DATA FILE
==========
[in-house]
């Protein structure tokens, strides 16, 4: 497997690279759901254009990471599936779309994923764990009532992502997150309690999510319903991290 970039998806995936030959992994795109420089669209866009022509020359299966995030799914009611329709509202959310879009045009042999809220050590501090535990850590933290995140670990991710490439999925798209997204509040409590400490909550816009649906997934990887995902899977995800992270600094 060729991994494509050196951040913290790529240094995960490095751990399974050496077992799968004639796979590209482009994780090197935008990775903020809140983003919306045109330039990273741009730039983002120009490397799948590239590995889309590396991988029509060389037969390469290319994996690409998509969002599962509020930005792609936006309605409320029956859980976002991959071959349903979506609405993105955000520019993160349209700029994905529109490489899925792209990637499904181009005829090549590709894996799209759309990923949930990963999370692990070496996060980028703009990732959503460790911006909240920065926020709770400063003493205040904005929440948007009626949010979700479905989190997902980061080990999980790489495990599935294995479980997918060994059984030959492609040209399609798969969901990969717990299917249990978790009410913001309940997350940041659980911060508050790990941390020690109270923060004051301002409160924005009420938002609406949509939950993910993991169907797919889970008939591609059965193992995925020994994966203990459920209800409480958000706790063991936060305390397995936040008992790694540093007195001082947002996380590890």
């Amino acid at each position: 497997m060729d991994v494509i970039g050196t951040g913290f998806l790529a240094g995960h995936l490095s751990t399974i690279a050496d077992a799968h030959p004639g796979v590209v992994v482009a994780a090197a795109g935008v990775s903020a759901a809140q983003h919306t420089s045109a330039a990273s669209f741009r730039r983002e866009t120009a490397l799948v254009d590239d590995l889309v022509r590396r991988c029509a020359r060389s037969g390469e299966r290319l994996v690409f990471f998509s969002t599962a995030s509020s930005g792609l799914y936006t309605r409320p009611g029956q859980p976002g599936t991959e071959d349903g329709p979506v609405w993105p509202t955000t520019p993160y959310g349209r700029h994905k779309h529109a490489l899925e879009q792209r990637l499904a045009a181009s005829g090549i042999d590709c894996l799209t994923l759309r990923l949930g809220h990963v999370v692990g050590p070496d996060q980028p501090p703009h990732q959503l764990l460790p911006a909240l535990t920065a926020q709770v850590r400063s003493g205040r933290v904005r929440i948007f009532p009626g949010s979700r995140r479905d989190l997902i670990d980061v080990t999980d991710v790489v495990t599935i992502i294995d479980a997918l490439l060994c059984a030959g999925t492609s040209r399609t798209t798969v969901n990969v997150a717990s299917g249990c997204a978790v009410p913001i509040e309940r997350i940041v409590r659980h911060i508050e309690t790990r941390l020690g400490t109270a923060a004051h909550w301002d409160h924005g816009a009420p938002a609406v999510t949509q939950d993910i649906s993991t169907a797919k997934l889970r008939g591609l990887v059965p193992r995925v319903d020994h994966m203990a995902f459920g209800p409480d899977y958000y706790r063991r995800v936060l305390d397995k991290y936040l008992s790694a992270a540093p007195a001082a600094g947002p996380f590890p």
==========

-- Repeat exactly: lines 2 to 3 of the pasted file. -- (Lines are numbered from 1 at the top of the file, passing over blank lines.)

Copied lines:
């Protein structure tokens, strides 16, 4: 497997690279759901254009990471599936779309994923764990009532992502997150309690999510319903991290 970039998806995936030959992994795109420089669209866009022509020359299966995030799914009611329709509202959310879009045009042999809220050590501090535990850590933290995140670990991710490439999925798209997204509040409590400490909550816009649906997934990887995902899977995800992270600094 060729991994494509050196951040913290790529240094995960490095751990399974050496077992799968004639796979590209482009994780090197935008990775903020809140983003919306045109330039990273741009730039983002120009490397799948590239590995889309590396991988029509060389037969390469290319994996690409998509969002599962509020930005792609936006309605409320029956859980976002991959071959349903979506609405993105955000520019993160349209700029994905529109490489899925792209990637499904181009005829090549590709894996799209759309990923949930990963999370692990070496996060980028703009990732959503460790911006909240920065926020709770400063003493205040904005929440948007009626949010979700479905989190997902980061080990999980790489495990599935294995479980997918060994059984030959492609040209399609798969969901990969717990299917249990978790009410913001309940997350940041659980911060508050790990941390020690109270923060004051301002409160924005009420938002609406949509939950993910993991169907797919889970008939591609059965193992995925020994994966203990459920209800409480958000706790063991936060305390397995936040008992790694540093007195001082947002996380590890």
């Amino acid at each position: 497997m060729d991994v494509i970039g050196t951040g913290f998806l790529a240094g995960h995936l490095s751990t399974i690279a050496d077992a799968h030959p004639g796979v590209v992994v482009a994780a090197a795109g935008v990775s903020a759901a809140q983003h919306t420089s045109a330039a990273s669209f741009r730039r983002e866009t120009a490397l799948v254009d590239d590995l889309v022509r590396r991988c029509a020359r060389s037969g390469e299966r290319l994996v690409f990471f998509s969002t599962a995030s509020s930005g792609l799914y936006t309605r409320p009611g029956q859980p976002g599936t991959e071959d349903g329709p979506v609405w993105p509202t955000t520019p993160y959310g349209r700029h994905k779309h529109a490489l899925e879009q792209r990637l499904a045009a181009s005829g090549i042999d590709c894996l799209t994923l759309r990923l949930g809220h990963v999370v692990g050590p070496d996060q980028p501090p703009h990732q959503l764990l460790p911006a909240l535990t920065a926020q709770v850590r400063s003493g205040r933290v904005r929440i948007f009532p009626g949010s979700r995140r479905d989190l997902i670990d980061v080990t999980d991710v790489v495990t599935i992502i294995d479980a997918l490439l060994c059984a030959g999925t492609s040209r399609t798209t798969v969901n990969v997150a717990s299917g249990c997204a978790v009410p913001i509040e309940r997350i940041v409590r659980h911060i508050e309690t790990r941390l020690g400490t109270a923060a004051h909550w301002d409160h924005g816009a009420p938002a609406v999510t949509q939950d993910i649906s993991t169907a797919k997934l889970r008939g591609l990887v059965p193992r995925v319903d020994h994966m203990a995902f459920g209800p409480d899977y958000y706790r063991r995800v936060l305390d397995k991290y936040l008992s790694a992270a540093p007195a001082a600094g947002p996380f590890p």